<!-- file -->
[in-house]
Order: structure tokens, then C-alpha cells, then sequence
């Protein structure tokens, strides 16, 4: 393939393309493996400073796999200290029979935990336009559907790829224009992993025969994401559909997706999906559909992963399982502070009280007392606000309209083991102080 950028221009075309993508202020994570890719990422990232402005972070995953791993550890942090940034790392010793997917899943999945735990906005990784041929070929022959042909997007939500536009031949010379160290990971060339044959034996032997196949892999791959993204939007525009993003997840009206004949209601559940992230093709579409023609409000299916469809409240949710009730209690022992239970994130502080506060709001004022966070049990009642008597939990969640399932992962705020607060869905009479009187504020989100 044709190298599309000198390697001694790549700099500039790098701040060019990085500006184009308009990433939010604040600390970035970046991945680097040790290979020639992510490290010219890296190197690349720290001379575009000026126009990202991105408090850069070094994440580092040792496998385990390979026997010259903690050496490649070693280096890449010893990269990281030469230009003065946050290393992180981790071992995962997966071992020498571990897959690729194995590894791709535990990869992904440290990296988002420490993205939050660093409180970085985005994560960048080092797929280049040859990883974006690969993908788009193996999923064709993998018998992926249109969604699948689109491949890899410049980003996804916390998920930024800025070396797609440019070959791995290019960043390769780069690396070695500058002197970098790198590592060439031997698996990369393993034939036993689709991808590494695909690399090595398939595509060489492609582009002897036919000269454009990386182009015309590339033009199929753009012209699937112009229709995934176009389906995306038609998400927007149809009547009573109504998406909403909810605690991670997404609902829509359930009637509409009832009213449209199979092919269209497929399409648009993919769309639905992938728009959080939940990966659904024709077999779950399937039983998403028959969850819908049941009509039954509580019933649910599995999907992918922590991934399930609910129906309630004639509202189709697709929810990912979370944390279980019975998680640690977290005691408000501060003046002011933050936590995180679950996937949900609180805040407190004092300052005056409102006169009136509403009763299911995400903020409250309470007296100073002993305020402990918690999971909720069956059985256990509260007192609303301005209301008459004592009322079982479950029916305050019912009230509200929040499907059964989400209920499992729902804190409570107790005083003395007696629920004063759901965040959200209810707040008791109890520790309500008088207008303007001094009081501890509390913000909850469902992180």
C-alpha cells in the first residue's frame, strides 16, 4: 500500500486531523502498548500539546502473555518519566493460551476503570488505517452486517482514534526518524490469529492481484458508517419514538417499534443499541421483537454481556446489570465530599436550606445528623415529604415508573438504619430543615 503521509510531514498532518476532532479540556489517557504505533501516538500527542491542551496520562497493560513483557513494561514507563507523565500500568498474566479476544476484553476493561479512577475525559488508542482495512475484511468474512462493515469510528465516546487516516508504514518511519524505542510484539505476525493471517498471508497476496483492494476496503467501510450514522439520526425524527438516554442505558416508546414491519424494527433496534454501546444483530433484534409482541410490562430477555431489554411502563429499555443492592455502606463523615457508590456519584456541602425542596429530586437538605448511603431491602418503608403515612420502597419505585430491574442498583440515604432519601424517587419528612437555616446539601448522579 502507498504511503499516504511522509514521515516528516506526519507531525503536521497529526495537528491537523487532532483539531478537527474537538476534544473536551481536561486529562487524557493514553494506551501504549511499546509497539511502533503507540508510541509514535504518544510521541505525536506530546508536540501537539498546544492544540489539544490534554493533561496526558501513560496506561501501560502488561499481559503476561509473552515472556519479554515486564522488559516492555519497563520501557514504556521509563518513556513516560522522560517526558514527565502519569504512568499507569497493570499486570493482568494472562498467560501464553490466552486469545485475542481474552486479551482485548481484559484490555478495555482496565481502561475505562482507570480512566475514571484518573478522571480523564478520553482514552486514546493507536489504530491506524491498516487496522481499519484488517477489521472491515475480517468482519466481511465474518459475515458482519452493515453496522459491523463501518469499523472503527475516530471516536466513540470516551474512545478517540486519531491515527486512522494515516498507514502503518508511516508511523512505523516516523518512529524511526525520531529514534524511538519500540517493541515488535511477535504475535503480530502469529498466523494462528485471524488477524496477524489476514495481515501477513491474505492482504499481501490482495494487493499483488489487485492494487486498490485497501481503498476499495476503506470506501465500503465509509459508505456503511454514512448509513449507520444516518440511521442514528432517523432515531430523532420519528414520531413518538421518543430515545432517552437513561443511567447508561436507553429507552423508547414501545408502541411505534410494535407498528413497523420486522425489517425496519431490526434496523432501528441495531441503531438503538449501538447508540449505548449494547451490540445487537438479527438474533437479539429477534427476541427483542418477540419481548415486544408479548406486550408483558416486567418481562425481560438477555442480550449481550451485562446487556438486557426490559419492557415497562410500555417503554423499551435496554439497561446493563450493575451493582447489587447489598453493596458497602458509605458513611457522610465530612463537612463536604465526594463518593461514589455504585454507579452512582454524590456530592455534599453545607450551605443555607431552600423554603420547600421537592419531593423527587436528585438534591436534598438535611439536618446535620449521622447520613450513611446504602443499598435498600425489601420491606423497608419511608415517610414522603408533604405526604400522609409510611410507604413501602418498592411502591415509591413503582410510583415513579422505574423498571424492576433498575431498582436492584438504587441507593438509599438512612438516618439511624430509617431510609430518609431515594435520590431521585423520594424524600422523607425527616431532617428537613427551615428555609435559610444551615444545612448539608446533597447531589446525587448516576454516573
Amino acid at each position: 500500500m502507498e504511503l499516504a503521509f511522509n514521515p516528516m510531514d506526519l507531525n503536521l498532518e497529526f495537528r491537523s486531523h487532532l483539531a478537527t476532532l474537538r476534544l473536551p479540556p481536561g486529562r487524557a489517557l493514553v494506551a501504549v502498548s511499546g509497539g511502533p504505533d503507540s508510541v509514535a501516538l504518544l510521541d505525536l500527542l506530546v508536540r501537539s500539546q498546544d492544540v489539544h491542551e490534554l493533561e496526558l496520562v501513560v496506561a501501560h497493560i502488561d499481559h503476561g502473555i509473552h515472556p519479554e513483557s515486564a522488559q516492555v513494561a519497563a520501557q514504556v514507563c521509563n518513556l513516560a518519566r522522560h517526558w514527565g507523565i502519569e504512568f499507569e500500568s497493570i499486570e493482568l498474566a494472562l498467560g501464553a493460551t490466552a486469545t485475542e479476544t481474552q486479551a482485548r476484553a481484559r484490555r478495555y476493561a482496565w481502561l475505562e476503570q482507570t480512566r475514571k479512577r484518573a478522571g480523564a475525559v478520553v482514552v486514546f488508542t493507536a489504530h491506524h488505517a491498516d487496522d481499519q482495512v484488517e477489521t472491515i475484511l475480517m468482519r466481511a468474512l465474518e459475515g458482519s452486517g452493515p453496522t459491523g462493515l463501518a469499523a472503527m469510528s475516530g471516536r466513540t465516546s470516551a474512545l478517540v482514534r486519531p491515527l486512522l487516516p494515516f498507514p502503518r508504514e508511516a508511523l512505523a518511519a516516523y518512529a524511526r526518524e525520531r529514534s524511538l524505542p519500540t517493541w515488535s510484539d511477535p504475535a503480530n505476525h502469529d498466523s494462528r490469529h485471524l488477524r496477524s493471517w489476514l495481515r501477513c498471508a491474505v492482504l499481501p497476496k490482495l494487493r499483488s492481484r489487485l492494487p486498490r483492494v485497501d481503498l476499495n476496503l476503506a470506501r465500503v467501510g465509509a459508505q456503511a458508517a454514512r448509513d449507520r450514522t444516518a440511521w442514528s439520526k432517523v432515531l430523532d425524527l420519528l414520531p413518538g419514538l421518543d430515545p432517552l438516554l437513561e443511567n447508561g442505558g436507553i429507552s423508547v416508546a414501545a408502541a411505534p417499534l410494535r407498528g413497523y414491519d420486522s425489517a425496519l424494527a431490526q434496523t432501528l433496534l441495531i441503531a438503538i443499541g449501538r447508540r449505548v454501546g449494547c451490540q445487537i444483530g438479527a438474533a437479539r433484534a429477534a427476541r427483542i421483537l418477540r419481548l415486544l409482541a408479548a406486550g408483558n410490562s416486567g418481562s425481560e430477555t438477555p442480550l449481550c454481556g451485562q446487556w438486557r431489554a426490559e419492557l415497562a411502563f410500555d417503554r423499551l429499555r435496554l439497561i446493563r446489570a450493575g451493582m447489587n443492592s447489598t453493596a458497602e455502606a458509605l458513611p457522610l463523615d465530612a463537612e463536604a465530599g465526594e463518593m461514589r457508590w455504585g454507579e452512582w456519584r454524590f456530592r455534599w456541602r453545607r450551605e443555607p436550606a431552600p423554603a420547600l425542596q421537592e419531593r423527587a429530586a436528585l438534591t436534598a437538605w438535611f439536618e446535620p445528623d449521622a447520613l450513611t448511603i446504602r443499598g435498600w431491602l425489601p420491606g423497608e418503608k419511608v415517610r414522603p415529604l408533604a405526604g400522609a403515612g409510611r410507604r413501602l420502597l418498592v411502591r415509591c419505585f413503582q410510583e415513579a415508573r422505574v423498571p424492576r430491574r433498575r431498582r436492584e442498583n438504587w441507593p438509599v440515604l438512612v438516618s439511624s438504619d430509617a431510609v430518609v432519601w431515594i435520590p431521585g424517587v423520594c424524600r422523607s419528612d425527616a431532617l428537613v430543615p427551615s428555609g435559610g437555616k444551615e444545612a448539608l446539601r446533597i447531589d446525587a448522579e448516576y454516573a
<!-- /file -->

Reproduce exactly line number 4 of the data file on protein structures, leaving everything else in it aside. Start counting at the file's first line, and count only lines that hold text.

C-alpha cells in the first residue's frame, strides 16, 4: 500500500486531523502498548500539546502473555518519566493460551476503570488505517452486517482514534526518524490469529492481484458508517419514538417499534443499541421483537454481556446489570465530599436550606445528623415529604415508573438504619430543615 503521509510531514498532518476532532479540556489517557504505533501516538500527542491542551496520562497493560513483557513494561514507563507523565500500568498474566479476544476484553476493561479512577475525559488508542482495512475484511468474512462493515469510528465516546487516516508504514518511519524505542510484539505476525493471517498471508497476496483492494476496503467501510450514522439520526425524527438516554442505558416508546414491519424494527433496534454501546444483530433484534409482541410490562430477555431489554411502563429499555443492592455502606463523615457508590456519584456541602425542596429530586437538605448511603431491602418503608403515612420502597419505585430491574442498583440515604432519601424517587419528612437555616446539601448522579 502507498504511503499516504511522509514521515516528516506526519507531525503536521497529526495537528491537523487532532483539531478537527474537538476534544473536551481536561486529562487524557493514553494506551501504549511499546509497539511502533503507540508510541509514535504518544510521541505525536506530546508536540501537539498546544492544540489539544490534554493533561496526558501513560496506561501501560502488561499481559503476561509473552515472556519479554515486564522488559516492555519497563520501557514504556521509563518513556513516560522522560517526558514527565502519569504512568499507569497493570499486570493482568494472562498467560501464553490466552486469545485475542481474552486479551482485548481484559484490555478495555482496565481502561475505562482507570480512566475514571484518573478522571480523564478520553482514552486514546493507536489504530491506524491498516487496522481499519484488517477489521472491515475480517468482519466481511465474518459475515458482519452493515453496522459491523463501518469499523472503527475516530471516536466513540470516551474512545478517540486519531491515527486512522494515516498507514502503518508511516508511523512505523516516523518512529524511526525520531529514534524511538519500540517493541515488535511477535504475535503480530502469529498466523494462528485471524488477524496477524489476514495481515501477513491474505492482504499481501490482495494487493499483488489487485492494487486498490485497501481503498476499495476503506470506501465500503465509509459508505456503511454514512448509513449507520444516518440511521442514528432517523432515531430523532420519528414520531413518538421518543430515545432517552437513561443511567447508561436507553429507552423508547414501545408502541411505534410494535407498528413497523420486522425489517425496519431490526434496523432501528441495531441503531438503538449501538447508540449505548449494547451490540445487537438479527438474533437479539429477534427476541427483542418477540419481548415486544408479548406486550408483558416486567418481562425481560438477555442480550449481550451485562446487556438486557426490559419492557415497562410500555417503554423499551435496554439497561446493563450493575451493582447489587447489598453493596458497602458509605458513611457522610465530612463537612463536604465526594463518593461514589455504585454507579452512582454524590456530592455534599453545607450551605443555607431552600423554603420547600421537592419531593423527587436528585438534591436534598438535611439536618446535620449521622447520613450513611446504602443499598435498600425489601420491606423497608419511608415517610414522603408533604405526604400522609409510611410507604413501602418498592411502591415509591413503582410510583415513579422505574423498571424492576433498575431498582436492584438504587441507593438509599438512612438516618439511624430509617431510609430518609431515594435520590431521585423520594424524600422523607425527616431532617428537613427551615428555609435559610444551615444545612448539608446533597447531589446525587448516576454516573